Steerable Versus Non-Steerable Sheaths in Catheter Ablation for AF

Steerable sheaths (SS) were designed to improve catheter placement and stability and maintain proper tissue contact in ablation for atrial fibrillation (AF). Researchers compared the safety and efficacy of SS and non-steerable sheaths (NSS) and reported that SS not only reduced total procedure time but also significantly improved the ablation success rate without compromising safety.

The meta-analysis, published in the Journal of Arrhythmia, enrolled a total of 10 studies encompassing 967 patients (mean age 59.2 ± 11.1 years), of which 516 were managed with SS and 454 with NSS. The primary outcome was the incidence of procedure-related complications and procedural differences.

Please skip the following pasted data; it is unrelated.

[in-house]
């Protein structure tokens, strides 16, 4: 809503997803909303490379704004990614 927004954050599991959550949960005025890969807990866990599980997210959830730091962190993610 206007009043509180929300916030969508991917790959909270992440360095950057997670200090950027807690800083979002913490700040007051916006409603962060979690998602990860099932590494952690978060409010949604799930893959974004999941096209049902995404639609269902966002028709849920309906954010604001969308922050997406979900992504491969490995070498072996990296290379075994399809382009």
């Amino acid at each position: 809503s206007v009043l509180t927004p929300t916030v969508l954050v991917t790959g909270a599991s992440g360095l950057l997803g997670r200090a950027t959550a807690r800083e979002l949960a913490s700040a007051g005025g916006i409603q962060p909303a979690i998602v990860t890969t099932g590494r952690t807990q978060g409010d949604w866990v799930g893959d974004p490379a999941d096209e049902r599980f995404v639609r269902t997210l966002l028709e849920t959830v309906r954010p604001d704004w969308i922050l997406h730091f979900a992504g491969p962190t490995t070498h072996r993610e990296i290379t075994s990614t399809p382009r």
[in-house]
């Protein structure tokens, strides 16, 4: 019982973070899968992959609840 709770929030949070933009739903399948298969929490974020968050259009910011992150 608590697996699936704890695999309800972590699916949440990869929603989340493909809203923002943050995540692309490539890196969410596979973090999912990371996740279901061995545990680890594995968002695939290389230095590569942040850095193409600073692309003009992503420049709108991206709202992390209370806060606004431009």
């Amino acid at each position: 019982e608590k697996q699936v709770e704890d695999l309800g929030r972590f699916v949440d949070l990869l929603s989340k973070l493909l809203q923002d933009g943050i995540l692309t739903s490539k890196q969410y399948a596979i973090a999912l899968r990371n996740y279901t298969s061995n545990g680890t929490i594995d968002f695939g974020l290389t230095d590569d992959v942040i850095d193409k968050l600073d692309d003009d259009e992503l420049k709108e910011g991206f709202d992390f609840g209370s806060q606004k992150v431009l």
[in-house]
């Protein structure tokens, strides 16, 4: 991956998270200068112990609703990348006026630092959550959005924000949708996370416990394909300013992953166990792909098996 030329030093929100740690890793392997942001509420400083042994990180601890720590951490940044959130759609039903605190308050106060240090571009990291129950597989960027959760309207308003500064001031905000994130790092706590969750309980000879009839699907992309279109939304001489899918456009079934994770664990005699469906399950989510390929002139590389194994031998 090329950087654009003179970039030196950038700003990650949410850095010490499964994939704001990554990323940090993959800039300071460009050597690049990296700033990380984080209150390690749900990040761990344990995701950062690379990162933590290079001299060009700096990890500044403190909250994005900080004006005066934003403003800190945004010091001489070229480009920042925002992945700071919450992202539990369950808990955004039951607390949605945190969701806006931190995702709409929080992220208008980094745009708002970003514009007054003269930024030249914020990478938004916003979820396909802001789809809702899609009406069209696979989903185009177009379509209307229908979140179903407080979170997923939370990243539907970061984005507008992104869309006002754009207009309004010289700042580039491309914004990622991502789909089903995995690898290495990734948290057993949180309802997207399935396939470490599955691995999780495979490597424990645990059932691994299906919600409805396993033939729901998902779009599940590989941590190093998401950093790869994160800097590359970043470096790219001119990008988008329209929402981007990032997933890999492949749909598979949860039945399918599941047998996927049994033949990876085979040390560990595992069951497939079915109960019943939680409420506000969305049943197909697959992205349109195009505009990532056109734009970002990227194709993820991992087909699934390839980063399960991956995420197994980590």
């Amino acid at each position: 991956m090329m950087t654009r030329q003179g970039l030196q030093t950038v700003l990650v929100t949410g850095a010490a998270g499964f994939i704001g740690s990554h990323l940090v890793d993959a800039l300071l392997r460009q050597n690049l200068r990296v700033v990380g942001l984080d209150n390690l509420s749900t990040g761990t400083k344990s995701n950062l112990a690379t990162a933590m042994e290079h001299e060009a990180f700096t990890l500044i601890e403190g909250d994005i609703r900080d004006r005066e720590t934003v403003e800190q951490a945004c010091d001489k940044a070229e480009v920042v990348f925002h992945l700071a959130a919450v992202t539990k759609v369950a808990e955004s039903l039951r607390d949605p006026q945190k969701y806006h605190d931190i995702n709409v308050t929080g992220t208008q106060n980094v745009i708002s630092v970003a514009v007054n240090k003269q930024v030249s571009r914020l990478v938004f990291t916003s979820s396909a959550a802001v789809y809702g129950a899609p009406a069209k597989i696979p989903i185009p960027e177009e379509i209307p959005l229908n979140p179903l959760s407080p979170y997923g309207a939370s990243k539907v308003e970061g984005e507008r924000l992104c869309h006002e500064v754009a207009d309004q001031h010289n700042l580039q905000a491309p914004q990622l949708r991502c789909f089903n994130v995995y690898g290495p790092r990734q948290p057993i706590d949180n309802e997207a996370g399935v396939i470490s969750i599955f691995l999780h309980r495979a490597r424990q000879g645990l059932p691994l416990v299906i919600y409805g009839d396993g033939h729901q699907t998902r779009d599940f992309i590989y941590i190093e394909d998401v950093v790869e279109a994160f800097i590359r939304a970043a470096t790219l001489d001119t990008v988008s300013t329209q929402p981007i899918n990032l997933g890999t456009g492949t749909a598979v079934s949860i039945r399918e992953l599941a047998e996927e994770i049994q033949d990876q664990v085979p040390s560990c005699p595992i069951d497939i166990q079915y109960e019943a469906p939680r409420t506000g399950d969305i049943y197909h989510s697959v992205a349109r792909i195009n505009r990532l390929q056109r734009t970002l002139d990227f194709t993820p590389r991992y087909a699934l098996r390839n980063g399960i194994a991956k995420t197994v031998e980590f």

Steerable Sheaths Advantaged Versus Non-Steerable

According to the authors, patients in the SS group had a higher rate of freedom from atrial arrhythmia compared to those in the NSS group (risk ratio [RR], 1.19; 95% CI, 1.09-1.29; P<.001). Both techniques exhibited similar rates of procedure-related complications (RR, 1.09; 95% CI, 0.50-2.39; P=.83).

Notably, the SS procedure had shorter procedure time (mean difference [MD], -10.6 min; 95% CI, -20.97 to -0.20; P=.05)—although fluoroscopic and radiofrequency application times were similar to NSS.

Overall, the authors suggested that SS in ablation for AF improved procedure success and reduced risk of recurrence, “however, this should be weighed against the possibility of an increase in periprocedural complications and procedure costs,” they added.

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